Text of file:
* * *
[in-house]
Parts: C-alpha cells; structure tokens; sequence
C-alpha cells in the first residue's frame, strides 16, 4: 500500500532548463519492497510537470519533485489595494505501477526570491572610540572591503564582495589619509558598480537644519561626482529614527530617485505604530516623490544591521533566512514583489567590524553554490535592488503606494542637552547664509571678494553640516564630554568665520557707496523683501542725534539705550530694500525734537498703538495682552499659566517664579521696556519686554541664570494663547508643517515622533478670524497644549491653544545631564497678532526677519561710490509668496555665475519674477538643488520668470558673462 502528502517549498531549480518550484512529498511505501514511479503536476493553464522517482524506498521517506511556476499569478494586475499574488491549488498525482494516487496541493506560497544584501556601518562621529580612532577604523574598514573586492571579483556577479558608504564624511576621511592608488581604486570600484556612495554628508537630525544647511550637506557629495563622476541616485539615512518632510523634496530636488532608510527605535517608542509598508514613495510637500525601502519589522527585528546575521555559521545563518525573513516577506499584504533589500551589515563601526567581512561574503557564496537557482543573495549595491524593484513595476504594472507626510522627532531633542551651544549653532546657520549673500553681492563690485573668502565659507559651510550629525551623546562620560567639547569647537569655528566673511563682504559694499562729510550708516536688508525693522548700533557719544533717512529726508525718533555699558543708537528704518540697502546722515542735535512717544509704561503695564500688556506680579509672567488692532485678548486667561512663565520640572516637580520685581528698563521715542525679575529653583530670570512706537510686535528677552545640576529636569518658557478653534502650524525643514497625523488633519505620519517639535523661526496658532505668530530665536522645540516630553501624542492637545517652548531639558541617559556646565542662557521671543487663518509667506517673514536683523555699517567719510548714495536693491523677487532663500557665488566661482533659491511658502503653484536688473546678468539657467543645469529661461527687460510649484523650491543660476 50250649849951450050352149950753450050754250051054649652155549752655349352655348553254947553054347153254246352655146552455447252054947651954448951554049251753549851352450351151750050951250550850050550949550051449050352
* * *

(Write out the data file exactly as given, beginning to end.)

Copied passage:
[in-house]
Parts: C-alpha cells; structure tokens; sequence
C-alpha cells in the first residue's frame, strides 16, 4: 500500500532548463519492497510537470519533485489595494505501477526570491572610540572591503564582495589619509558598480537644519561626482529614527530617485505604530516623490544591521533566512514583489567590524553554490535592488503606494542637552547664509571678494553640516564630554568665520557707496523683501542725534539705550530694500525734537498703538495682552499659566517664579521696556519686554541664570494663547508643517515622533478670524497644549491653544545631564497678532526677519561710490509668496555665475519674477538643488520668470558673462 502528502517549498531549480518550484512529498511505501514511479503536476493553464522517482524506498521517506511556476499569478494586475499574488491549488498525482494516487496541493506560497544584501556601518562621529580612532577604523574598514573586492571579483556577479558608504564624511576621511592608488581604486570600484556612495554628508537630525544647511550637506557629495563622476541616485539615512518632510523634496530636488532608510527605535517608542509598508514613495510637500525601502519589522527585528546575521555559521545563518525573513516577506499584504533589500551589515563601526567581512561574503557564496537557482543573495549595491524593484513595476504594472507626510522627532531633542551651544549653532546657520549673500553681492563690485573668502565659507559651510550629525551623546562620560567639547569647537569655528566673511563682504559694499562729510550708516536688508525693522548700533557719544533717512529726508525718533555699558543708537528704518540697502546722515542735535512717544509704561503695564500688556506680579509672567488692532485678548486667561512663565520640572516637580520685581528698563521715542525679575529653583530670570512706537510686535528677552545640576529636569518658557478653534502650524525643514497625523488633519505620519517639535523661526496658532505668530530665536522645540516630553501624542492637545517652548531639558541617559556646565542662557521671543487663518509667506517673514536683523555699517567719510548714495536693491523677487532663500557665488566661482533659491511658502503653484536688473546678468539657467543645469529661461527687460510649484523650491543660476 50250649849951450050352149950753450050754250051054649652155549752655349352655348553254947553054347153254246352655146552455447252054947651954448951554049251753549851352450351151750050951250550850050550949550051449050352